Talking to Your Children about Breast Cancer
Health Column for the North County Times
By Natasha Riley, Program Manager, Vista Community Clinic
The Breast Health Program at Vista Community Clinic is partially funded by the Avon Foundation Breast Health Outreach Program and the Susan G. Komen for the Cure San Diego
Talking to Your Children about Breast Cancer
By Natasha Riley
I recently spoke with a young woman who was undergoing chemotherapy as part of her treatment regiment for breast cancer. She was hospitalized for several days due to complications. While in the hospital, her two-year-old son was brought in to see her. At some point during the visit, the two-year-old noticed that his mom’s hair was falling out. He animatedly pointed it out to his mom. She asked him if it looked bad and the little boy said no. A few minutes later, the conversation was repeated. Only this time when the mom asked if her hair looked bad, the toddler exclaimed “yes!” I was later told by the mom’s co-survivor that the little boy seemed to be reluctant to go to his mom after all of her hair fell out. Of course, not being therapists, they did not fully understand the reaction of the two-year-old. Was he afraid of his mom? Was he worried? We don’t really know. However, whenever the mom vomited from the chemotherapy or showed other signs of distress, the young son would go to his mom, touch her and say, “It’s OK, mommy.”
When speaking with another young woman undergoing treatment for breast cancer, she told me her middle school- aged daughter came home from school one day and asked her if she was going to die. The daughter had told her teacher that her mom had breast cancer, and the teacher said that most women who have breast cancer die. The mother, of course, was surprised at this and not sure how to respond. She tried to comfort and reassure her daughter. The mother did eventually lose her battle with breast cancer.
These are two examples of the many issues that breast cancer patients face. Not only do they have to face daunting tasks of treatment decisions and survival issues, they are faced with helping their children understand something that they themselves may not understand, or may not be in the emotional state necessary to effectively communicate with their children. These are also examples of how a breast cancer diagnosis affects the entire family. According to the American Psychological Association, “When one member of a family has cancer, the whole family is affected.” Family members are considered to be “secondary patients.” Children can often sense emotional tension in the home, including anxiety, fear and uncertainty brought on by a breast cancer diagnosis. Many professions recommend telling children in a language they understand and seeking the assistance of a mental health professional can help parents decide when and how to talk to their children.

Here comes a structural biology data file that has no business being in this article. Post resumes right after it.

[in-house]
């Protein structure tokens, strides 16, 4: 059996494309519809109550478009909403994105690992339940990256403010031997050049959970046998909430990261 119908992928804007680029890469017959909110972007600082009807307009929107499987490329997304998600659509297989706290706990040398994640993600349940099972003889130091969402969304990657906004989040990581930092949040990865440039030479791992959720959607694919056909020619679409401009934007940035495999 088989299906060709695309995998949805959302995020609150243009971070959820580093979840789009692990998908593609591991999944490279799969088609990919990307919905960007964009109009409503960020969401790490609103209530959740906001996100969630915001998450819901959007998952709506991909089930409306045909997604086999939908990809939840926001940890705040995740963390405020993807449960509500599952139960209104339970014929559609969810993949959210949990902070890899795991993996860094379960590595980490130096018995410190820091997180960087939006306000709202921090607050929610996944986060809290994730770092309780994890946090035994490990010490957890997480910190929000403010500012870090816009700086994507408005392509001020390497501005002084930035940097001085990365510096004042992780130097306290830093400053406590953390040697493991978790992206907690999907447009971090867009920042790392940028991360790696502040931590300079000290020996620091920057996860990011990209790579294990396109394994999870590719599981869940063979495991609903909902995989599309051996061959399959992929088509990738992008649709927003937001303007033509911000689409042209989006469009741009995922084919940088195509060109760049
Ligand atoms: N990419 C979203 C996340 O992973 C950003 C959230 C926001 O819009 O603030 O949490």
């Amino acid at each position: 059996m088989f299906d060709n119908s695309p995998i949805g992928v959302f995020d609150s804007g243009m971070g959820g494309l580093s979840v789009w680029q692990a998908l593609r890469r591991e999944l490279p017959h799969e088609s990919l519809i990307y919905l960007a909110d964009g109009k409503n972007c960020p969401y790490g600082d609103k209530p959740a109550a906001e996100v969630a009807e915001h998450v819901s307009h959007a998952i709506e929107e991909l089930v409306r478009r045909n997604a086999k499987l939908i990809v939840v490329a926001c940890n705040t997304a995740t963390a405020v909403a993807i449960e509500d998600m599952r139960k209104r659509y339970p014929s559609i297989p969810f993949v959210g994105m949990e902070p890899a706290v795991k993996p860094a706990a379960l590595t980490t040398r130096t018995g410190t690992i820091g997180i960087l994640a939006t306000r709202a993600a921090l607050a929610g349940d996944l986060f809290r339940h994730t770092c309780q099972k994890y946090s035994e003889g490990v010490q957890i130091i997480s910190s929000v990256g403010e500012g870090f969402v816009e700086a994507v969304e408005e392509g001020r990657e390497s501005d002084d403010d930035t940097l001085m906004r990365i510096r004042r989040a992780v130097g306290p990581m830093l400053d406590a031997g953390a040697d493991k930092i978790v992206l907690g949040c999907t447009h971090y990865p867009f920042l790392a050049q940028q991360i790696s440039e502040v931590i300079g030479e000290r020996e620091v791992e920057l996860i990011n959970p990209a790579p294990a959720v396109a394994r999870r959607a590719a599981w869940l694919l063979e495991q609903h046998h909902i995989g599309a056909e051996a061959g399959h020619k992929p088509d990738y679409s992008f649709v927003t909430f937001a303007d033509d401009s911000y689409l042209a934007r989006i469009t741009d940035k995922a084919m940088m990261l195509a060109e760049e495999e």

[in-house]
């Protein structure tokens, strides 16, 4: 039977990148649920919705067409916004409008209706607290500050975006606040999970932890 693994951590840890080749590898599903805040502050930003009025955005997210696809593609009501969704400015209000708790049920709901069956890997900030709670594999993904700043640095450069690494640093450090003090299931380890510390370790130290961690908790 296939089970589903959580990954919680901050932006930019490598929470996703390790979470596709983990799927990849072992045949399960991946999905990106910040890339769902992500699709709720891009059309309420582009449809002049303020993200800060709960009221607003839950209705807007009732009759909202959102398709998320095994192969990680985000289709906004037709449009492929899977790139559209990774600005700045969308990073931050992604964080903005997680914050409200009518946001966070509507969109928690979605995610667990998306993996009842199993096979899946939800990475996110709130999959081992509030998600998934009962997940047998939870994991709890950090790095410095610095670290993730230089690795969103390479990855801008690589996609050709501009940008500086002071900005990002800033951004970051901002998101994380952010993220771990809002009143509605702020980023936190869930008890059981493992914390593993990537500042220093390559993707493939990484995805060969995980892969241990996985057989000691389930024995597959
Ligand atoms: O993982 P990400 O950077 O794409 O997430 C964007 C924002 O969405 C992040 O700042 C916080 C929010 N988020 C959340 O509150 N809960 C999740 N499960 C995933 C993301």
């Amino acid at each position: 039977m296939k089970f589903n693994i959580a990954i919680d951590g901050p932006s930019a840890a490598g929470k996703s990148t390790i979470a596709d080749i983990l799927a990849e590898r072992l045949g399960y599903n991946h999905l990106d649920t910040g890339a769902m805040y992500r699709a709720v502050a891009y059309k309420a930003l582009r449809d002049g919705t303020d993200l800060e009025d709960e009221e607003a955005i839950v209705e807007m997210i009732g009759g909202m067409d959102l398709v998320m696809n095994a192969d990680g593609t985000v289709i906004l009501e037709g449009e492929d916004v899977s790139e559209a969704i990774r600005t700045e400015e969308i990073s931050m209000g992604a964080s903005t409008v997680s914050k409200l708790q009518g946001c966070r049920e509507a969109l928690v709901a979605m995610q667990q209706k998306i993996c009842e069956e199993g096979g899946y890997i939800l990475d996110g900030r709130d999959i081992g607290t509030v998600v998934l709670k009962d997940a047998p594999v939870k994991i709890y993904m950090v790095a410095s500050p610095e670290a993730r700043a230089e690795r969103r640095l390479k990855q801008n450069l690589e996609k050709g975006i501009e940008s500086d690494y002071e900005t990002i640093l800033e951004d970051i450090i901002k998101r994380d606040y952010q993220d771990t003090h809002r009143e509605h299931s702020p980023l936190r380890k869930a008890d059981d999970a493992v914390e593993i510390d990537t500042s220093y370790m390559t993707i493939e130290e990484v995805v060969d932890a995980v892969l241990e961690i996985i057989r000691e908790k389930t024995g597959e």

When asked how to talk to a two- and five-year-old about breast cancer, Tamara Shulman, Ph.D., F.A.A.C.P, said: “Children have a kind of emotional radar and of course they sense that the parent is upset. Young children may not even be able to verbalize what they’re feeling, but they know there is something wrong. In this situation, it would be very important for you to get some emotional support for yourself to help you clarify and cope with your own feelings so that you can communicate more clearly and effectively with your young children.” (breastcancer.org – find excerpts from an online conference May, 2006).
There are a number of resources that can assist breast cancer patients with talking to their children and helping them to understand what is happening. Kids Konnected is a non-profit organization with the mission of providing friendship, understanding, education and support for kids and teens who have a parent with cancer or have lost a parent with cancer. The program was founded in 1993 by an eleven-year-old boy whose mother was diagnosed with breast cancer. According to the founder, “The success of our program lies in the tears of a child being wiped away by a caring friend, and in the quiet ‘thanks’ of a sick parent who can worry less about the emotional stress their illness has on their children.” Kids Konnected has programs for children age four years and older. They also have support groups throughout the country, including San Diego County.
The University of Michigan Comprehensive Cancer Center has a resource guide entitled, “Talking With Children about a Loved One’s Cancer: Patient Education Resource Center (PERC)
Information Guide.” The resource guide provides a list of brochures, books and articles for parents and for children 4 years of age and older.
Susan G. Komen for the Cure has a number of brochures and fact sheets:
- “What’s Happening to Mom Booklet”
- “Facts for Life Series: “Talking to your Children
- Facts for Life Series: “Talking with your Partner”
To learn more contact:
Kids Konnection: Toll Free: 800.899.2866, email: firstname.lastname@example.org
University of Michigan Comprehensive Cancer Center: www.cancer.med.umich.edu/support/information_guides.shtml
American Cancer Society: 1-800-ACS-2345; www.cancer.org
National Cancer Institute: 1-800-4-CANCER (422-6237); TTY- 1-800-332-8615;
National Institutes for Health: www.clinicaltrials.gov
Susan G. Komen for the Cure: www.komen.org